Mac shrugged again. "I suppose that depends."

"On what?"

"How long is your contract at the University?"

Methos could tell that Mac had pulled back to try and see his expression, but he knew that his face was blank, as blank as his thoughts. "Why do you ask?"

Mac settled against the roof, spreading his legs to pull Methos back more firmly against his chest. "Well, I was kind of hoping to have company. You said you'd tell me some stories of your raucous youth, and I figured they'd go better in the appropriate backgrounds."

"I see." Methos mind was no longer blank; now it was a riotous whirlwind of ideas and images, none of them settling long enough to develop into coherent thought. "Does Joe know about this plan of yours?"

"Nope. You're the first I've mentioned it to." Mac sipped from the cup he'd picked up. "Gah, it's cold." He set it back down. "He's my Watcher, not my keeper. Let him figure a few things out for himself."

The silence extended for a few more minutes.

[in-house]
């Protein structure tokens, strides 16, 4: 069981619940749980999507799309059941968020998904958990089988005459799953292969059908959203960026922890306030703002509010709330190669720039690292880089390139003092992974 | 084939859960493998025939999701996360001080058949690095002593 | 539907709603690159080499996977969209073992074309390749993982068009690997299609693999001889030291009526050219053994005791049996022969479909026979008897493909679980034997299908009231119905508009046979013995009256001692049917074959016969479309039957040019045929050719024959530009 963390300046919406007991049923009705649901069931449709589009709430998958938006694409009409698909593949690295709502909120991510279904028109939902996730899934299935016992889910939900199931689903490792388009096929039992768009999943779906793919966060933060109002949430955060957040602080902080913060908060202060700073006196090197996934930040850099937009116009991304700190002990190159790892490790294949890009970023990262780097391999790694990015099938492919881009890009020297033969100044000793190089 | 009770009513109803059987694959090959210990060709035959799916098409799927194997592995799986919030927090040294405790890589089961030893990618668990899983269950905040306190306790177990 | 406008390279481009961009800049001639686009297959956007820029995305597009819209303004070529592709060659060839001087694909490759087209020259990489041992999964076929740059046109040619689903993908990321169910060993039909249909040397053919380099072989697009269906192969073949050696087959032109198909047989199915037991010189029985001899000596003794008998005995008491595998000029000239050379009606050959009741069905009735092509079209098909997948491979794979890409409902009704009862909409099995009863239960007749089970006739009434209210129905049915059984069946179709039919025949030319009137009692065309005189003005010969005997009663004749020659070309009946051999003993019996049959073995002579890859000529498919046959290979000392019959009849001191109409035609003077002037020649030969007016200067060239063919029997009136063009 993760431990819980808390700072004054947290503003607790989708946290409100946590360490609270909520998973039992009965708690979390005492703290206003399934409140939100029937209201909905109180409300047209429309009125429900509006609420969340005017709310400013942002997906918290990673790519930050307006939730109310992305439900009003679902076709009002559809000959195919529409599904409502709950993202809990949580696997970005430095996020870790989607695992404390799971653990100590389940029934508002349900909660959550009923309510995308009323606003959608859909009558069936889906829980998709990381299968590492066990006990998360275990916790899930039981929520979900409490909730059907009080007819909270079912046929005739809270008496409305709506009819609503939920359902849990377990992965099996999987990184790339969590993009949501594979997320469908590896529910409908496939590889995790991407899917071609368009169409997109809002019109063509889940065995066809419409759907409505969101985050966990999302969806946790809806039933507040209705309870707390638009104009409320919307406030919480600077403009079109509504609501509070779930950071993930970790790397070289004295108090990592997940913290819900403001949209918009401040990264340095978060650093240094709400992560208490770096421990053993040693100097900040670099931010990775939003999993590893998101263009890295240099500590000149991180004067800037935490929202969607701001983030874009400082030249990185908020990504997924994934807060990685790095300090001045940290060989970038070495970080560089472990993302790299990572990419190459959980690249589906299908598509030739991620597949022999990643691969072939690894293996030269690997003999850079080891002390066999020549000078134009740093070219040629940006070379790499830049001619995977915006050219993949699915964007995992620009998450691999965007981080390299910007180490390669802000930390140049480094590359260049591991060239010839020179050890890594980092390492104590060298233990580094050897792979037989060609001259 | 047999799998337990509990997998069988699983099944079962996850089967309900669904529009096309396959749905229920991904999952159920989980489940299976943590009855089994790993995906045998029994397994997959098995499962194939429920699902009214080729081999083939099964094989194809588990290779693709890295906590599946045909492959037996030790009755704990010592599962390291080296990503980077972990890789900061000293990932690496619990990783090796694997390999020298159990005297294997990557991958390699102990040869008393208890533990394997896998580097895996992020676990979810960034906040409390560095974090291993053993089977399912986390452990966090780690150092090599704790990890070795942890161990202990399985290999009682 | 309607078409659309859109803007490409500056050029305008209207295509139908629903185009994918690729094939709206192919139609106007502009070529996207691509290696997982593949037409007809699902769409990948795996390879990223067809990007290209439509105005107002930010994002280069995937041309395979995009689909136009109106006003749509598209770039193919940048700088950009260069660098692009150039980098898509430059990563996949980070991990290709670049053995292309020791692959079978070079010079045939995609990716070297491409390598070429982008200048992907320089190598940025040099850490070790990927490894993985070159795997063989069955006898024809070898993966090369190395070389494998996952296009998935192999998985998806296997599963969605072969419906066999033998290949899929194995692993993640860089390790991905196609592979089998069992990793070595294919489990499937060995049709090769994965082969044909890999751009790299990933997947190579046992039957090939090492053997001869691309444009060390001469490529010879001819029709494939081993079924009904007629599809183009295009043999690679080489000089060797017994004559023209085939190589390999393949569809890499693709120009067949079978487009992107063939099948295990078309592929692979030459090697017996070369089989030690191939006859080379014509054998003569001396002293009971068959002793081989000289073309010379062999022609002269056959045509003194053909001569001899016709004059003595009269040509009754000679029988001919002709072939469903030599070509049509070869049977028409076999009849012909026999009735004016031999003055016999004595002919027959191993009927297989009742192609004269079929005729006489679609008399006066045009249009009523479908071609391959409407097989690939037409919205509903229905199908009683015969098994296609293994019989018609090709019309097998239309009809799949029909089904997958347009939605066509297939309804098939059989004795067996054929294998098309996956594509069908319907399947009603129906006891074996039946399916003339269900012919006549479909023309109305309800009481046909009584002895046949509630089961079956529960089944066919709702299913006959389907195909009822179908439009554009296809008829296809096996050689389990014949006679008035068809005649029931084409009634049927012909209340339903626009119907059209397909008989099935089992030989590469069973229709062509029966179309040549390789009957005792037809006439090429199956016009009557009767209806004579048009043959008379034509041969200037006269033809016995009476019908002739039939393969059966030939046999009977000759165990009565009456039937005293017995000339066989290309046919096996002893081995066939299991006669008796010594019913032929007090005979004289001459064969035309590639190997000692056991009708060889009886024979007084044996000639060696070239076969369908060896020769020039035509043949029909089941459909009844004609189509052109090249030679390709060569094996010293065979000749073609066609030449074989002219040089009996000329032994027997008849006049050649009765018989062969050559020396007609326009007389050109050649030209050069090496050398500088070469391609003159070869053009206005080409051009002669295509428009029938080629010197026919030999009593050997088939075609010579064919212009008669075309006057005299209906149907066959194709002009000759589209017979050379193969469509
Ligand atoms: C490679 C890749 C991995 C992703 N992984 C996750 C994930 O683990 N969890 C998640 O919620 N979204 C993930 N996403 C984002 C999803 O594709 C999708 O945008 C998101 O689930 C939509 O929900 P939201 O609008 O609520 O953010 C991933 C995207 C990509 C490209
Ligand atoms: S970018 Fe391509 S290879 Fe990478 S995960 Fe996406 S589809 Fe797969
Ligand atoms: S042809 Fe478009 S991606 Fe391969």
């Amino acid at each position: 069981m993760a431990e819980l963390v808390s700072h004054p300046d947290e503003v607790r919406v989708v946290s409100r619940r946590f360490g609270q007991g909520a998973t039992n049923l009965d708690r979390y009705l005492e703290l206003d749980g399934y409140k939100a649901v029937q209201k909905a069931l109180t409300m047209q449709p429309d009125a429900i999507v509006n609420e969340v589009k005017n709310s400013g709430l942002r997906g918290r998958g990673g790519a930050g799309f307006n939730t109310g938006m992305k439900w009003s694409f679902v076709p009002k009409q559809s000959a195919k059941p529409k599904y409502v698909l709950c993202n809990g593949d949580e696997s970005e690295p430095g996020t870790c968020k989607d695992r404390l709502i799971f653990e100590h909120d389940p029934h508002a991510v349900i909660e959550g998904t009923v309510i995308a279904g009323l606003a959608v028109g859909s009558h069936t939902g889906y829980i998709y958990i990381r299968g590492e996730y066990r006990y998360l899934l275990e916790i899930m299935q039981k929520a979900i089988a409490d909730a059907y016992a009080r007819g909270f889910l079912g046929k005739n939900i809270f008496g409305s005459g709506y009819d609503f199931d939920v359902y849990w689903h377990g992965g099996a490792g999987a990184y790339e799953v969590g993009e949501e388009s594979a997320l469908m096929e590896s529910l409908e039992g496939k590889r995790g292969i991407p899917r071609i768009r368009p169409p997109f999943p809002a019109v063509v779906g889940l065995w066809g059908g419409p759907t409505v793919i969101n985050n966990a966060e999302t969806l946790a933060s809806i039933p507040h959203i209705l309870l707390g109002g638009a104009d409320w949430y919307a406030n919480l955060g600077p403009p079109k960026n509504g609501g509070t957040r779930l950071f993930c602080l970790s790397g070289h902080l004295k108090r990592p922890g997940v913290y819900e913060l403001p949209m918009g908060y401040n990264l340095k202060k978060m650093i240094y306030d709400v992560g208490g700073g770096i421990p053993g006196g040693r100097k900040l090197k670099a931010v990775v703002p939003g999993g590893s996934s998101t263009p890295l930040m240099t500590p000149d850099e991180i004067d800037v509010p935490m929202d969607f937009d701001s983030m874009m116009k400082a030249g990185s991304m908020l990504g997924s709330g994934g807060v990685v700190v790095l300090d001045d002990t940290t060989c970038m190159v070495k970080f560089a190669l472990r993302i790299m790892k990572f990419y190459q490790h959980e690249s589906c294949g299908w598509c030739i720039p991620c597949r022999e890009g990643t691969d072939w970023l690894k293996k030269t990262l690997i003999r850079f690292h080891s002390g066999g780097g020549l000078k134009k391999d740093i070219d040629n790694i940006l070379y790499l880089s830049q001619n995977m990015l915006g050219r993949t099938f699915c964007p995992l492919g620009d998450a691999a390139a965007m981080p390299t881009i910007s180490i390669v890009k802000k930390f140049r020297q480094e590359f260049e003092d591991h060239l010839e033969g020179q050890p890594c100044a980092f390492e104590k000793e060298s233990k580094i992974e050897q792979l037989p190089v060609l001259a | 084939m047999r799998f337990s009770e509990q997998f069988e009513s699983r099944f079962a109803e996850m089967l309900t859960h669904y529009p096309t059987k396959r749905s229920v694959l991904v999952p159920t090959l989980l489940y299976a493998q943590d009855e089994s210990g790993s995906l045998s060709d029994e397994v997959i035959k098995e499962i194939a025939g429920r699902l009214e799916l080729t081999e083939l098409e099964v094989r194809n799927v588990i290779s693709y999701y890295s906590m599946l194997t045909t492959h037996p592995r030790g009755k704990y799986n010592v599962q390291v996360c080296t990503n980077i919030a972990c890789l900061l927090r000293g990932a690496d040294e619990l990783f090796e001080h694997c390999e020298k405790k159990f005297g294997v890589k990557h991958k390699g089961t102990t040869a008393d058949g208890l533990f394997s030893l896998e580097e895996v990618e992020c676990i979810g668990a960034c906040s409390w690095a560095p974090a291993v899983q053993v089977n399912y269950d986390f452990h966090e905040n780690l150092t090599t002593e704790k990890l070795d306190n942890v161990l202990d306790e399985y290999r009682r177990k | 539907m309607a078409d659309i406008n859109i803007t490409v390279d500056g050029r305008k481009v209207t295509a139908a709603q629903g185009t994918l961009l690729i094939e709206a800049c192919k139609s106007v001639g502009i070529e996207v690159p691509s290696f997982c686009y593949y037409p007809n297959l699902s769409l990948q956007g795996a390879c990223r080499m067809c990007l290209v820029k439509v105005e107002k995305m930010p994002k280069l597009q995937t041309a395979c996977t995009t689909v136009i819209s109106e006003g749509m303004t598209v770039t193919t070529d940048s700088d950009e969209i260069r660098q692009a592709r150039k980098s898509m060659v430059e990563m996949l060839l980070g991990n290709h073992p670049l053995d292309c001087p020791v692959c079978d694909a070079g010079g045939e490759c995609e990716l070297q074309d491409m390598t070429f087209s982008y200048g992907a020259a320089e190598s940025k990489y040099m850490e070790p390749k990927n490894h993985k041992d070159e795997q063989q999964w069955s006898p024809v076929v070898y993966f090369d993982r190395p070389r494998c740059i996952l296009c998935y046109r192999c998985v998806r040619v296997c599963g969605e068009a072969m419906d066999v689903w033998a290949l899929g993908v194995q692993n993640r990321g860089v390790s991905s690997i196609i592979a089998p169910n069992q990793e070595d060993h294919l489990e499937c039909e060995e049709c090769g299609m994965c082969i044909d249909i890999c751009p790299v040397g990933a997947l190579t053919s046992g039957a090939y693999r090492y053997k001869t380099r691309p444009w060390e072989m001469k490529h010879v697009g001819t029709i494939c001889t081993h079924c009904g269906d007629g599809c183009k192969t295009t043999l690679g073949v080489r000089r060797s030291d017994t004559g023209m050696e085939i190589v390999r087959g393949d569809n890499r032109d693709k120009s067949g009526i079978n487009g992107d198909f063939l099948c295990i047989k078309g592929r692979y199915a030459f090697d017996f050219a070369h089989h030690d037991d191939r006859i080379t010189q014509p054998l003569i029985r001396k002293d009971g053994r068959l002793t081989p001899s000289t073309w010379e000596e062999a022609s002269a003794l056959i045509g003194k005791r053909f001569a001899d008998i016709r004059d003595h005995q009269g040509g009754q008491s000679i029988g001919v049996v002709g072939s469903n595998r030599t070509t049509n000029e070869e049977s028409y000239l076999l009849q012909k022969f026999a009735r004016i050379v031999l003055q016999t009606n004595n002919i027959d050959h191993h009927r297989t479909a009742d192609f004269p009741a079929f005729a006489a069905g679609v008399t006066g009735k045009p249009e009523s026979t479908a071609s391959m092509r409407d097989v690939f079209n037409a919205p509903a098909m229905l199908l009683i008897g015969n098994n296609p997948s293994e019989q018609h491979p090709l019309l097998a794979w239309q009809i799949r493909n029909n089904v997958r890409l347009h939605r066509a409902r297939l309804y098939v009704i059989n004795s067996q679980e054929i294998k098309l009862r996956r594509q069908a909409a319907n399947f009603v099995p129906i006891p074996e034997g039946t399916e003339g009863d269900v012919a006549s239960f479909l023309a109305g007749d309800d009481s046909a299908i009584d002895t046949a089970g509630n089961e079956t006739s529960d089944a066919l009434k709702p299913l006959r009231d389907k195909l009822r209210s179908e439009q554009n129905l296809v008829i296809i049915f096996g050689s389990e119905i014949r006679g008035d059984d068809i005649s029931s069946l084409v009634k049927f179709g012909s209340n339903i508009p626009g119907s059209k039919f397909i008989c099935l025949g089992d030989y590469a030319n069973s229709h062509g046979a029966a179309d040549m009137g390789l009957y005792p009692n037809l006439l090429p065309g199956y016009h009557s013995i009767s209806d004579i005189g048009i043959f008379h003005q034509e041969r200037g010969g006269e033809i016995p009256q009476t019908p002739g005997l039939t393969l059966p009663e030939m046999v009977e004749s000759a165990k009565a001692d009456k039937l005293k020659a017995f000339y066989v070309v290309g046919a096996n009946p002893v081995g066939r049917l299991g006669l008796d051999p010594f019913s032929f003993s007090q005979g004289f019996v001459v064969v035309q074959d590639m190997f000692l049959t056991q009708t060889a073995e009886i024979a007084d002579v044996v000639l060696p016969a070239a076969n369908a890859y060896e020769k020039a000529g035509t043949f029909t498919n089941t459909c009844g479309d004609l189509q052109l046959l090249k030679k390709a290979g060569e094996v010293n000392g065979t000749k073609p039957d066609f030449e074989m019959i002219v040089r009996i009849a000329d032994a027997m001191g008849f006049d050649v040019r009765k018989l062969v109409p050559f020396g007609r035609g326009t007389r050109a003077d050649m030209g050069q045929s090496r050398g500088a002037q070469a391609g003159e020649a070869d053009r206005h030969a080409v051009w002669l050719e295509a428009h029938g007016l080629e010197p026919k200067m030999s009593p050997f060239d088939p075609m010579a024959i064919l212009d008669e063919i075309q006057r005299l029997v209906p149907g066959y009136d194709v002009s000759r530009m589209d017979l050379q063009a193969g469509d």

"You know, if you don't want to go, I'll understand."

Methos shook his head. "It's not that, Mac, it's...I never expected this. Any of this."


"No. Flights of fancy aside, it just...I don't build sandcastles in the air."

"That's okay, I'll teach you. How about in the sand? I hear Egypt has a lot of sand."

Methos smiled. "Give me awhile to think about it, okay?"

"How long?" Mac put his hands on Methos' shoulders and turned him around, looking into his eyes. "Is ten minutes long enough?"

"I'll let you know in ten minutes."

Mac smiled ruefully, stroking his hands up and down Methos' back. "Okay, okay. I'll work on being patient." He stood up, pushing Methos back and picking up his cup. "C'mon, let's go below where it's warm."

Methos obliged, moving towards the stairwell, then stopped, but didn't turn around. "Mac?"


"I couldn't leave before the end of January." He continued down the stairs, smiling to himself as he noted that it took a few moments for Mac to follow.